Right to counsel
While a state may have many statutes, court decisions, or court rules governing appointment of counsel for a particular subject area, a "Key Development" is a statute/decision/rule that prevails over the others (example: a state high court decision finding a categorical right to counsel in guardianships cases takes precedence over a statute saying appointment in guardianship cases is discretionary).
Legislation, Involuntary Medical Treatment (incomplete)
Ark. Code Ann. § 36-540 specifies that in hearings regarding court-ordered outpatient or inpatient treatment, “The court may appoint as a temporary guardian or conservator pursuant to subsection H of this section a suitable person or the public fiduciary if there is no person qualified and willing to act in that capacity. The court shall issue an order for an investigation as prescribed pursuant to subsection G of this section and, unless the patient is represented by independent counsel, the court shall appoint an attorney to represent the patient in further proceedings regarding the appointment of a guardian or conservator.”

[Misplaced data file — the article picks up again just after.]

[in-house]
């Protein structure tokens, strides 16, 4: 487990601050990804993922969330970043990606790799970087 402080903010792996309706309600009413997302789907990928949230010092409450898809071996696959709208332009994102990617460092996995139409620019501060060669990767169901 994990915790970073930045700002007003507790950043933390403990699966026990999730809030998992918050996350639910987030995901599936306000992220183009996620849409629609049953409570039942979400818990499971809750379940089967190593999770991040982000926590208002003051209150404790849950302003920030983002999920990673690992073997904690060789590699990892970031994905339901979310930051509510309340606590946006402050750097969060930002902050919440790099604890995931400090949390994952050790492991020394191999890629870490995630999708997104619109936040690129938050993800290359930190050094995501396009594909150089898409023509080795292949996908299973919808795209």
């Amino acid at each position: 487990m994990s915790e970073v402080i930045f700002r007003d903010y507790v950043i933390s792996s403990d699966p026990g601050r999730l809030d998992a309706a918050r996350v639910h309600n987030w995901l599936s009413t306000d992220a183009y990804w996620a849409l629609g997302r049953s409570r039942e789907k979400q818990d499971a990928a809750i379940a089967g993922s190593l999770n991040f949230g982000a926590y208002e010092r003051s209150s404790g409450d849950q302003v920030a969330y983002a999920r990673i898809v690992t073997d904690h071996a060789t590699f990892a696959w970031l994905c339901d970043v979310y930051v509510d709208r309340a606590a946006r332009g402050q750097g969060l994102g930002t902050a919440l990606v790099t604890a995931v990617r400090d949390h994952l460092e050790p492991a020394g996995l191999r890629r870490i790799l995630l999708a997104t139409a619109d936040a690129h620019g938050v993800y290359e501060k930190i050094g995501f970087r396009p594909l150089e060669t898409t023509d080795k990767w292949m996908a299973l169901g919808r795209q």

If "yes", the established right to counsel or discretionary appointment of counsel is limited in some way, including any of: the only authority is a lower/intermediate court decision or a city council, not a high court or state legislature; there has been a subsequent case that has cast doubt; a statute is ambiguous; or the right or discretionary appointment is not for all types of individuals or proceedings within that category.
Appointment of Counsel: categorical Qualified: no